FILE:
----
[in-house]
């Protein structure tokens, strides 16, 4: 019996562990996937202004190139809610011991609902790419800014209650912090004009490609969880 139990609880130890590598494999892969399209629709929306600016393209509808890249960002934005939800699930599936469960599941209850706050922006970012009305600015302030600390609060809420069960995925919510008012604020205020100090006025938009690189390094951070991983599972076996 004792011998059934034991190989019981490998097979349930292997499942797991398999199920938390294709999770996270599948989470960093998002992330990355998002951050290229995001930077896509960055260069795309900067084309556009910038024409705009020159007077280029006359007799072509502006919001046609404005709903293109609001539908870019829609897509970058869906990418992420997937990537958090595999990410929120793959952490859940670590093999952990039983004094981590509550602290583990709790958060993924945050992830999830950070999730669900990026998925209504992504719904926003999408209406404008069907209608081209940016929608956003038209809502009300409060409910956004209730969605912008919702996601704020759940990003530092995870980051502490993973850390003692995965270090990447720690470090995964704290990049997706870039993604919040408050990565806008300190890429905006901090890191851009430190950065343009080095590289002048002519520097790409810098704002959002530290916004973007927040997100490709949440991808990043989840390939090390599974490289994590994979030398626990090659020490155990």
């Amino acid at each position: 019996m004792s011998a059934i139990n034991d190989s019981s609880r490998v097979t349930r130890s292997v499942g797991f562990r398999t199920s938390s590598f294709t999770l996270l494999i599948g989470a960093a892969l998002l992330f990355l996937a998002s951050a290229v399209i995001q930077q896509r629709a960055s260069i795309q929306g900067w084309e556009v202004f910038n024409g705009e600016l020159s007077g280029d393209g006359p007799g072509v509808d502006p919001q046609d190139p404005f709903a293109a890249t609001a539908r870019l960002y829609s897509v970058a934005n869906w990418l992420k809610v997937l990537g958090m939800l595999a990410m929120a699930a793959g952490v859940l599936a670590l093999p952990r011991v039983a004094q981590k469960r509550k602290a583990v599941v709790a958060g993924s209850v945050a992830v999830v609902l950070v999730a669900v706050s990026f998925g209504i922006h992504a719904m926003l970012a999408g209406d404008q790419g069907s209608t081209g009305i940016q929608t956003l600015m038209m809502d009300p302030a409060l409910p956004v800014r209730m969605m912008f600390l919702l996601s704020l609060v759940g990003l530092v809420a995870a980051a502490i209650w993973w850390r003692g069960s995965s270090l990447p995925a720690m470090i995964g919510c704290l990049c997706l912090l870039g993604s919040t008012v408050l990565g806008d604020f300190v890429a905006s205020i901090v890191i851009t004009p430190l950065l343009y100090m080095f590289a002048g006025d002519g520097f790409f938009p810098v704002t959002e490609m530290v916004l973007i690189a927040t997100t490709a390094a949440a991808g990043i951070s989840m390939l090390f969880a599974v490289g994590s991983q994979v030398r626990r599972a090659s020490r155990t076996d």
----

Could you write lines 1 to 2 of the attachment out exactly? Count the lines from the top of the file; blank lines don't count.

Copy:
[in-house]
């Protein structure tokens, strides 16, 4: 019996562990996937202004190139809610011991609902790419800014209650912090004009490609969880 139990609880130890590598494999892969399209629709929306600016393209509808890249960002934005939800699930599936469960599941209850706050922006970012009305600015302030600390609060809420069960995925919510008012604020205020100090006025938009690189390094951070991983599972076996 004792011998059934034991190989019981490998097979349930292997499942797991398999199920938390294709999770996270599948989470960093998002992330990355998002951050290229995001930077896509960055260069795309900067084309556009910038024409705009020159007077280029006359007799072509502006919001046609404005709903293109609001539908870019829609897509970058869906990418992420997937990537958090595999990410929120793959952490859940670590093999952990039983004094981590509550602290583990709790958060993924945050992830999830950070999730669900990026998925209504992504719904926003999408209406404008069907209608081209940016929608956003038209809502009300409060409910956004209730969605912008919702996601704020759940990003530092995870980051502490993973850390003692995965270090990447720690470090995964704290990049997706870039993604919040408050990565806008300190890429905006901090890191851009430190950065343009080095590289002048002519520097790409810098704002959002530290916004973007927040997100490709949440991808990043989840390939090390599974490289994590994979030398626990090659020490155990």